A matter of colour
Delma decided to go for three classical colours; black, blue and orange. Each one has large, applied indices filled with Super-LumiNova. The sloped flange on the outer perimeter has a two-tone minute track in black and white or white and red, depending on the colour of the dial. The orange version we had for this review shows a black minute track with white numerals. Time is indicated by large central hands, with the hours in white and the minutes in bright orange. The central seconds hand has a lollipop tip finished in orange as well. The remaining details on the dial are the outlined date window, the Delma name and logo at noon, and the text “Automatic 500m / 1650ft”.
Just like most watches by Delma, the Quattro Limited Edition comes with an automatic movement by Sellita, in this case, the SW 200-1. The cradle that holds the container has an opening that allows you to see the movement running inside. It runs at a rate of 28,800vph and has a total power reserve of 38 hours. That might be the only downside to this movement, but that’s pretty much expected when using the SW 200-series movements. The Delma-signed rotor is finished in a gold tone to add contrast to the engine it drives.
The Delma Quattro L.E. comes on a fully brushed three-link stainless steel bracelet with a folding clasp. Also included in the set is the Delma-signed rubber strap with stainless steel pin buckle and of course the decompression plate. It’s limited of 999 pieces, which sounds like a lot but I have little doubt Delma will be able to sell it out rather quickly. There’s a very large market for tool-like watches such as this Quattro, even though the majority of dive watches never go anywhere near their limits. And at EUR 2,090, it’s not going to break the bank either.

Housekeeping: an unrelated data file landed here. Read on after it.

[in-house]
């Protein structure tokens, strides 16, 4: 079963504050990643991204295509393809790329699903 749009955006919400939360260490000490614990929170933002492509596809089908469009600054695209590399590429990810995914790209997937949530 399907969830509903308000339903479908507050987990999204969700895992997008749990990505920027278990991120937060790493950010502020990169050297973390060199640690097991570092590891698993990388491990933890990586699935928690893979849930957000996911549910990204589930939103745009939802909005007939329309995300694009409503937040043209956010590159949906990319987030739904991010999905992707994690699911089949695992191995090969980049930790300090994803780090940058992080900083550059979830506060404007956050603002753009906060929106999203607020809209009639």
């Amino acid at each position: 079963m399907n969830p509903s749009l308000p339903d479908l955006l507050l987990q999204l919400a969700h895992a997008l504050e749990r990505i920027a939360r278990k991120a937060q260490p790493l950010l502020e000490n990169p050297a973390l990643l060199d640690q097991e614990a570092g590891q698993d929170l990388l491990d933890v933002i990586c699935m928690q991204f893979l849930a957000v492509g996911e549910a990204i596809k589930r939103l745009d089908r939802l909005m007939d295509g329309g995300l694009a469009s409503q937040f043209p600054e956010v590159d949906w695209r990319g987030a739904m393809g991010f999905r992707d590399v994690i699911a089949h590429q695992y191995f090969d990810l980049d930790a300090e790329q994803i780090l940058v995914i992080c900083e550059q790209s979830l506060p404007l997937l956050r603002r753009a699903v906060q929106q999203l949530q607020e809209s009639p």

All things considered, I can honestly attest to the sturdiness, ease of use and comfort of the Delma Quattro. Yes, it’s a rather big and weighty watch, beast-like to some perhaps, but it didn’t feel out of place for a second. Either on the rubber strap or the three-link steel bracelet, it sits comfortably on the wrist. The construction is solid, and the clever system to detach the central container and mount it on the decompression plate is very easy to use.
The same goes for the unidirectional rotating bezel with its six prominent notches. Even if you would be wearing gloves during your dive, you would have no issue adjusting the bezel. Long story short, it is a highly capable dive watch at a very accessible price and something that stands out from the masses of more traditional dive watches in a BIG way. And above all, it is a proper diving instrument that could potentially save our life when things go south during your underwater adventures.
For more information, please visit Delma.ch